FRP BRIDGE DECKS: A green double-leaf

Portland bridge better for environment with FRP deck

Bridges Article March 20, 2012
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The Morrison Bridge, with its minimalist design, turned heads when it was built to cross the Willamette River in Portland, Ore., 54 years ago.


Today the streamlined bridge is experiencing another modern change: The open steel grating on the double-leaf Chicago-type bascule span is being replaced by a prefabricated, pre-engineered fiber-reinforced polymer (FRP) composite bridge deck designed by ZellComp Inc., located in Durham, N.C. The anticipated completion date of the project is spring 2012. This use of FRP in bridge structures is 21st century reality of civil engineering married to green technology. At over 17,000 sq ft, the Morrison FRP bridge deck will be the largest in the U.S. and one of the largest in the world.


The busy six-lane bridge measures 760 ft in length. With over 50,000 vehicles crossing daily, it is a major gateway into downtown Portland. Concrete and steel bridge decks require ongoing and expensive maintenance as a result of cold, wet weather, salt and corrosion. The aging open steel grating on the Morrison Bridge was no exception.
“The Morrison steel grating deck has been a factor in several accidents on the bridge and was in serious need of replacing,” said Ken Huntley, engineer for the Multnomah County Bridge Section.


“The finished surface of an FRP deck is comparable to a typical concrete or asphalt road surface and as such offers a much higher friction value than steel, which greatly improves control and stopping distance,” added Huntley. “Also, a solid deck surface allows for collecting all the rainwater that lands on the deck, which can then be cleaned and treated before releasing into the river. With steel grating, the water passes through the deck, taking with it all the grease and oils deposited on the deck.”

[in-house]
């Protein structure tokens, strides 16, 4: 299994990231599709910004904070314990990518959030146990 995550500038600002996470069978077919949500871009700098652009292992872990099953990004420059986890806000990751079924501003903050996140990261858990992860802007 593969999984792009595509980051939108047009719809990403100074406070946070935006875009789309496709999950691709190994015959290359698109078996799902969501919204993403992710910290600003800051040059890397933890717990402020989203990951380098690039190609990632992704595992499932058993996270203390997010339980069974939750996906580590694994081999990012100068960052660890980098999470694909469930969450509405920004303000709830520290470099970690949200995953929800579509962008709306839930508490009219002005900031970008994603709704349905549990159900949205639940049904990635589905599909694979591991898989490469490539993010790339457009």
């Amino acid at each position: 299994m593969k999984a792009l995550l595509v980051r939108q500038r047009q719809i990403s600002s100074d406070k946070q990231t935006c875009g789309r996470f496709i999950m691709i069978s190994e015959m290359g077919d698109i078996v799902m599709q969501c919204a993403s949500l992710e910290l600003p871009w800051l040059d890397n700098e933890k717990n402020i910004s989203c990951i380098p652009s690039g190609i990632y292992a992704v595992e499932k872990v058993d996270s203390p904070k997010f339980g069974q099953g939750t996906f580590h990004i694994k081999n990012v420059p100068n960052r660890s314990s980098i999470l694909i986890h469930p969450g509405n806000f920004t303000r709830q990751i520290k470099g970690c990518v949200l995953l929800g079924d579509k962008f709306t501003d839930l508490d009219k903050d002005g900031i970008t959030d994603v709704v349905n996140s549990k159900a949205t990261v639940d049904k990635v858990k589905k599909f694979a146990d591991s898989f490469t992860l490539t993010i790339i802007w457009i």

The weight of the deck also was a key factor in the county’s decision to use an FRP deck for this project. If Multnomah County had selected a new open steel deck, more counterweights would have been required, and it actually might have required the replacement of all the machinery.


Balancing work
Conway Construction Co. (CCC), the project’s primary contractor, is based out of Ridgefield, Wash. CCC’s responsibility has been to remove all the open steel grating on the two bascule spans and two-thirds of the stringers on those spans; replace the stringers with new steel beams of the same size; and replace the open steel grating with FRP decking. The most complicated part of this project, according to David Conway, president of CCC, has been working closely with Multnomah County to keep each movable bascule span in balance throughout demolition of the old steel deck and installation of the new FRP deck.


The development of a counterbalancing plan began with a careful calculation of the weights and the sequence for every component that would be temporarily or permanently added to or removed from the operable bascule span. The next step was to install strain gauges and perform drift testing to verify the pre-construction balancing condition of the spans.